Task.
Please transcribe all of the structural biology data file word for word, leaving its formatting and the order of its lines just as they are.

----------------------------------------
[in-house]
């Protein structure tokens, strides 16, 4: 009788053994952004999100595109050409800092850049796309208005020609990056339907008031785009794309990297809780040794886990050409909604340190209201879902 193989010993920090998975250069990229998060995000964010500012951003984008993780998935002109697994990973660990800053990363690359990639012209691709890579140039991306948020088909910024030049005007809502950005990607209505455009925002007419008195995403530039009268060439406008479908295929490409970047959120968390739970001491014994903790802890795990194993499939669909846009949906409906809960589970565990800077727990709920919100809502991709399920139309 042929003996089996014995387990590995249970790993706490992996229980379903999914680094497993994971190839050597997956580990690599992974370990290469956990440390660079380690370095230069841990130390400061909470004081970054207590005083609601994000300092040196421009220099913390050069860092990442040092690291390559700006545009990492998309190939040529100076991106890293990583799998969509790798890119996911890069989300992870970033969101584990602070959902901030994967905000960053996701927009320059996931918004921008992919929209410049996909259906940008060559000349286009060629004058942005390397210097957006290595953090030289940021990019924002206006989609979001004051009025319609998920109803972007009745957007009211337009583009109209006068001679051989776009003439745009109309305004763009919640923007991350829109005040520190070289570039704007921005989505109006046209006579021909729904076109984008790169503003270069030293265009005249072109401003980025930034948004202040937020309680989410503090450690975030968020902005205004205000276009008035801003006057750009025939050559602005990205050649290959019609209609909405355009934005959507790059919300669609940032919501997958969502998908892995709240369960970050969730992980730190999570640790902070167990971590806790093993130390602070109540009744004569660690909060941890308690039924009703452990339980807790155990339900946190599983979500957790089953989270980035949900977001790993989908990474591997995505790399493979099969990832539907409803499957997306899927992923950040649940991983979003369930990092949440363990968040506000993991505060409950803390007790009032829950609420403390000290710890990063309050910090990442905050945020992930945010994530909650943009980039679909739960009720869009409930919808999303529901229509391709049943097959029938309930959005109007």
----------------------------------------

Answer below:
[in-house]
């Protein structure tokens, strides 16, 4: 009788053994952004999100595109050409800092850049796309208005020609990056339907008031785009794309990297809780040794886990050409909604340190209201879902 193989010993920090998975250069990229998060995000964010500012951003984008993780998935002109697994990973660990800053990363690359990639012209691709890579140039991306948020088909910024030049005007809502950005990607209505455009925002007419008195995403530039009268060439406008479908295929490409970047959120968390739970001491014994903790802890795990194993499939669909846009949906409906809960589970565990800077727990709920919100809502991709399920139309 042929003996089996014995387990590995249970790993706490992996229980379903999914680094497993994971190839050597997956580990690599992974370990290469956990440390660079380690370095230069841990130390400061909470004081970054207590005083609601994000300092040196421009220099913390050069860092990442040092690291390559700006545009990492998309190939040529100076991106890293990583799998969509790798890119996911890069989300992870970033969101584990602070959902901030994967905000960053996701927009320059996931918004921008992919929209410049996909259906940008060559000349286009060629004058942005390397210097957006290595953090030289940021990019924002206006989609979001004051009025319609998920109803972007009745957007009211337009583009109209006068001679051989776009003439745009109309305004763009919640923007991350829109005040520190070289570039704007921005989505109006046209006579021909729904076109984008790169503003270069030293265009005249072109401003980025930034948004202040937020309680989410503090450690975030968020902005205004205000276009008035801003006057750009025939050559602005990205050649290959019609209609909405355009934005959507790059919300669609940032919501997958969502998908892995709240369960970050969730992980730190999570640790902070167990971590806790093993130390602070109540009744004569660690909060941890308690039924009703452990339980807790155990339900946190599983979500957790089953989270980035949900977001790993989908990474591997995505790399493979099969990832539907409803499957997306899927992923950040649940991983979003369930990092949440363990968040506000993991505060409950803390007790009032829950609420403390000290710890990063309050910090990442905050945020992930945010994530909650943009980039679909739960009720869009409930919808999303529901229509391709049943097959029938309930959005109007």